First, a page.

First, compassion and generosity are commanded toward the poor. See verses 8, 10, 11b, 13, and 14. But, just so that you will see at least one of those verses, allow me to quote verses 7-8: “If anyone is poor among your fellow Israelites in any of the towns of the land the Lord your God is giving you, do not be hardhearted or tightfisted toward them. Rather, be openhanded and freely lend them whatever they need.” God’s people were commanded to be kind and generous to the poor.

Second, the causes of poverty are not addressed in this chapter. Proverbs talks about what causes poverty so that we can learn to avoid some of the behaviors that lead there. But, in this chapter, there is no pointing of fingers at the poor. God did not say, “Find out if someone is poor because of their own laziness or abuse of alcohol or whatever, and only help those who can’t help it that they are poor.” No. Some people are poor because they had a hardship--their father died when they were little kids or they had a drought or someone robbed them--while others are poor because they made bad decisions or were lazy. God did not teach his people to discriminate against any poor people. If they were poor, God’s people were supposed to be kind and generous toward them.

Third, work is one prescription to end poverty. When verse 12 says, “If any of your people—Hebrew men or women—sell themselves to you...” it is describing a particular kind of slavery. The person in verses 12ff sold themselves into slavery because they needed money to live and to pay off debts. This was a limited type of slavery that was only to last a maximum of six years (v. 12b). We don’t practice any kind of slavery any more--a good thing--but the principle of working your way out of poverty is still a valid one. One solution to poverty is a loan with generous terms (vv. 1-11) including cancellation of the loan (v. 2d). Another solution is work (vv. 12-18).

Fourth, there is no command to build a government program to help the poor. The generosity God commands here is the generosity that comes from a willing heart not because federal agents with guns took your prosperity to re-distribute it. Some Christians appeal to passages like this in order to argue for big government programs. That is not what is taught in this passage or in any other passage of scripture.

Caring for the poor has never been easy for me. I was raised in a fundamentalism that said, “Don’t give money to beggars; they’re just going to use it to buy alcohol.” That might not be bad advice but to me it justified doing nothing. My attitude was wicked in the Lord’s sight according to verse 9. Over time, I have learned to be more generous with poor people, due to passages like this and seeing how compassionate people like my wife are toward those in need. This is still a struggle for me, though, I will admit. Don’t be like me. Don’t judge poor people for being poor; treat them with kindness, love, and generosity.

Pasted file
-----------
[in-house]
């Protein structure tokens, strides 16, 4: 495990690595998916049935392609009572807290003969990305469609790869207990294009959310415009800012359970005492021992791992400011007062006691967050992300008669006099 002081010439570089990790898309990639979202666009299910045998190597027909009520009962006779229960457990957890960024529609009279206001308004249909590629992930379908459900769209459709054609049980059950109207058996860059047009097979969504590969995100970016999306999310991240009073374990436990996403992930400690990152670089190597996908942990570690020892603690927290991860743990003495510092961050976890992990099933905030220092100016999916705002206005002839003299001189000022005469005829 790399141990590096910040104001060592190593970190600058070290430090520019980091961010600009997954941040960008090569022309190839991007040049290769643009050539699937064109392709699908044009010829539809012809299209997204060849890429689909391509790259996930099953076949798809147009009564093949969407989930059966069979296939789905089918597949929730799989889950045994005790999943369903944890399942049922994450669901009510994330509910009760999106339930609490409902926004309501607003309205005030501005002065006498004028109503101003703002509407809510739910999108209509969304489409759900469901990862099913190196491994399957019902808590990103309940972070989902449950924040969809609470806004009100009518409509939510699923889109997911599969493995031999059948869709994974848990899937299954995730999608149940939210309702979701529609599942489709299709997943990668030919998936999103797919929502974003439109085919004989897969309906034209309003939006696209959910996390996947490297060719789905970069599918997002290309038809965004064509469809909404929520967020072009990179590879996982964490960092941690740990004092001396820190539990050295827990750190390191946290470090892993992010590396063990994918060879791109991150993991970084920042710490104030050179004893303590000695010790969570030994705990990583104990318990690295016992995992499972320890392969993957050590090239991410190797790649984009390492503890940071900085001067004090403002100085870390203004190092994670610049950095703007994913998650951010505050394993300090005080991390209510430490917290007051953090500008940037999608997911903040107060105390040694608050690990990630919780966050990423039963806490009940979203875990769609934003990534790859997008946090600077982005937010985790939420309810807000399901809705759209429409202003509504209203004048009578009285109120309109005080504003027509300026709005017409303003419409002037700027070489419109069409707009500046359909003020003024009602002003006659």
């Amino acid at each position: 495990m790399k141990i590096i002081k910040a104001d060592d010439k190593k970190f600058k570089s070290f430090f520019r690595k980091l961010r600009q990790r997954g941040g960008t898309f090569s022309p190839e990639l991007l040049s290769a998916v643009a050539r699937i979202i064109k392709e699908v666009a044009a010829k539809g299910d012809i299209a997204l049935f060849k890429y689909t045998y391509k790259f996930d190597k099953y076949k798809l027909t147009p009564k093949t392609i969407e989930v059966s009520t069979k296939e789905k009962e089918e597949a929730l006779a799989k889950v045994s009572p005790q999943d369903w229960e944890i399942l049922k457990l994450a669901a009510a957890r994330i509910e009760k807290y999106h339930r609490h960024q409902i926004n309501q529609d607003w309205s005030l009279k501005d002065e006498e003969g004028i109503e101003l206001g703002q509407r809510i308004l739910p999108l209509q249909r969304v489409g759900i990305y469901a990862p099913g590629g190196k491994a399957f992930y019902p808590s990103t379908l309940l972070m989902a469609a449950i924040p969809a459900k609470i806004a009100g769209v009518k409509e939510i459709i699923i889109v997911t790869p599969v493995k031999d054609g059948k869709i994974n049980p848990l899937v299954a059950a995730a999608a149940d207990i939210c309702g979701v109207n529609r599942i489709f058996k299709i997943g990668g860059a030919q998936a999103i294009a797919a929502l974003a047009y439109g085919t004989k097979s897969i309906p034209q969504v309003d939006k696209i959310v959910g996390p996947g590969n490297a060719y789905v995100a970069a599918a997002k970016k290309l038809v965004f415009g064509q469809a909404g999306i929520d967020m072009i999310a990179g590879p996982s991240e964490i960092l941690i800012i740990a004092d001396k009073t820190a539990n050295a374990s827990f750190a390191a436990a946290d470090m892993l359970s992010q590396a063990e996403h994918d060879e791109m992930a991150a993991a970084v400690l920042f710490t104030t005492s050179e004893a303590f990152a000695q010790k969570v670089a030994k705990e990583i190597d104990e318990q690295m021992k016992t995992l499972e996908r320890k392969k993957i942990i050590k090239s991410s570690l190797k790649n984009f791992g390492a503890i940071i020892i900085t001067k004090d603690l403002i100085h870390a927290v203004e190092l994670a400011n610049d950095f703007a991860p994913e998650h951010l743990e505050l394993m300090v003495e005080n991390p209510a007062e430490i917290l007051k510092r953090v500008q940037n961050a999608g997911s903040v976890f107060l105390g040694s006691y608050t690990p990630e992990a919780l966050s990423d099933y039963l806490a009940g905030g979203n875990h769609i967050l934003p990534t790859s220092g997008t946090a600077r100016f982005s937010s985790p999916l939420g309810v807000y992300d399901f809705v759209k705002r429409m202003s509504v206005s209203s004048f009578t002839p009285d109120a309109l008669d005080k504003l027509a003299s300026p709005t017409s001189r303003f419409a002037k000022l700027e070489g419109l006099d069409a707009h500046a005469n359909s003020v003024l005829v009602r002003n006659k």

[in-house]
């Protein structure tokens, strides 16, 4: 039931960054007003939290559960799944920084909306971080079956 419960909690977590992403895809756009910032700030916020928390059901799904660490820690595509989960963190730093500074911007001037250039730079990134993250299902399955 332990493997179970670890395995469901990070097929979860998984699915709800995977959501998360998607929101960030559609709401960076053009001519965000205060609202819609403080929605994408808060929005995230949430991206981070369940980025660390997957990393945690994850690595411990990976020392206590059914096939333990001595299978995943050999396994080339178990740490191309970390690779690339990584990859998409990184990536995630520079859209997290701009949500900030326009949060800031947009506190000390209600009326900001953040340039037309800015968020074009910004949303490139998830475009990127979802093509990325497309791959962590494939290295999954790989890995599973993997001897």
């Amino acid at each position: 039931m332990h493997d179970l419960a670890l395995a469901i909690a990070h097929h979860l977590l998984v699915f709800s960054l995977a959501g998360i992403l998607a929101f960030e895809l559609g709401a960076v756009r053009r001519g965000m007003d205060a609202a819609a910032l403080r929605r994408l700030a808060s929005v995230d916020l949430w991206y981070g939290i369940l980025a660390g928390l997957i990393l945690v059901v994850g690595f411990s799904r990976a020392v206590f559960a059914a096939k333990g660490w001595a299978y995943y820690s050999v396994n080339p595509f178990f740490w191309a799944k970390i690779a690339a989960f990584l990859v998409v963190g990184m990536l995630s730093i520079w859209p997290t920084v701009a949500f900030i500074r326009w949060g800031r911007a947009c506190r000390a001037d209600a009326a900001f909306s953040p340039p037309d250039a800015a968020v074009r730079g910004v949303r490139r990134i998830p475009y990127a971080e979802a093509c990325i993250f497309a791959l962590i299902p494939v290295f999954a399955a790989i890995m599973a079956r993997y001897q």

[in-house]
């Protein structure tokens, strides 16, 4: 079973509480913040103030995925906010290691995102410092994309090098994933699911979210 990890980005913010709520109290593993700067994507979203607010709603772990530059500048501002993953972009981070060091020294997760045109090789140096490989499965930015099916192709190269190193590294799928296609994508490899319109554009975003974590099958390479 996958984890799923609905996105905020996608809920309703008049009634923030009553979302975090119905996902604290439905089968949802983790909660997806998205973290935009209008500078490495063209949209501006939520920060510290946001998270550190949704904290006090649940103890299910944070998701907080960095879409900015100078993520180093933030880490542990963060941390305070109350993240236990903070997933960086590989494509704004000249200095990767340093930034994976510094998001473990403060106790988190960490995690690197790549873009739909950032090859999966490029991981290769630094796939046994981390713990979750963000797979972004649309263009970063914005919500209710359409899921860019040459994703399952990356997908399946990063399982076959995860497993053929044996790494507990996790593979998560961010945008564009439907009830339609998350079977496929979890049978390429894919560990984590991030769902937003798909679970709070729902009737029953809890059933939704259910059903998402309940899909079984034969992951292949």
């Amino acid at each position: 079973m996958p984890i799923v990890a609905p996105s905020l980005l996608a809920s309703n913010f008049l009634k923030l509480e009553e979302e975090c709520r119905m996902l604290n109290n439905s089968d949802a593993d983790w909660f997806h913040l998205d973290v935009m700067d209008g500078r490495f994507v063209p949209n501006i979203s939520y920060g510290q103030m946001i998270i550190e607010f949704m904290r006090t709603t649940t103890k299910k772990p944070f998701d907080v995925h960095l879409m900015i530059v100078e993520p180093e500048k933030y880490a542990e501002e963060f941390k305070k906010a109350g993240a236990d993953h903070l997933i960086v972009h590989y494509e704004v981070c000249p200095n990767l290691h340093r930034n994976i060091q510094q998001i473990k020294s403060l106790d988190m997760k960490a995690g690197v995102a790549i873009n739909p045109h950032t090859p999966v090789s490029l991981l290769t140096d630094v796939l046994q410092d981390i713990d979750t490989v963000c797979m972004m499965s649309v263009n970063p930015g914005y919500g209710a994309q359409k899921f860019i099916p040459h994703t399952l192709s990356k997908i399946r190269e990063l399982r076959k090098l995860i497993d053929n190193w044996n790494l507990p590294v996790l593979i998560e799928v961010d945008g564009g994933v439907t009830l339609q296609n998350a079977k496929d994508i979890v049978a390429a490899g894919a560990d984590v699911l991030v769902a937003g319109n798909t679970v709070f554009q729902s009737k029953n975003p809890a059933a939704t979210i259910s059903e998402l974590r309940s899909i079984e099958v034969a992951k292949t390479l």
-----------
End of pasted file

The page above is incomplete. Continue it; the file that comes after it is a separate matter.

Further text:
Proverbs 22:1-16

For your weekend reading pleasure, read Proverbs 22:1-16 today.

Many people--most of us, probably, at some point in our lives--live under the delusion that more stuff or better stuff will make us happy. We think that nicer clothes, or a new car, or a house in a better neighborhood, or just some more spending money to go out when we want is what we need. We think that money is the antidote to worry because if we had the money, we wouldn’t have to worry if the car breaks down. Or, we think that spending is the cure for boredom because dinner and a movie sounds better than leftovers and reruns.

One symptom of our materialism is stinginess. The person who wants more and better stuff has a hard time giving anything to someone else because each dollar spent on others is one less that could go toward that new iPhone.

Proverbs 22:9 urges us to reconsider. It says, “The generous will themselves be blessed....” Being “blessed” means being “prospered” in the loosest sense of the word “prosper.” Sometimes that blessing is material prosperity. The Bible tells us that the things we have and the money that comes into us is God’s blessing in our lives. Other times, though, being “blessed” in scripture refers to the joy or contentment that only God can give. That joy or contentment is usually distinct from our circumstances. There poor people with joy and wealthy people who are miserable. There are people who are ill or aging or who have experienced many problems in life who live each day happily as a gift from God. Likewise, there are some very bitter, unpleasant people who have only first-world problems. This verse told us that those who are generous will be blessed in some way. Is that blessing the blessing of joy or is it the blessing of material prosperity?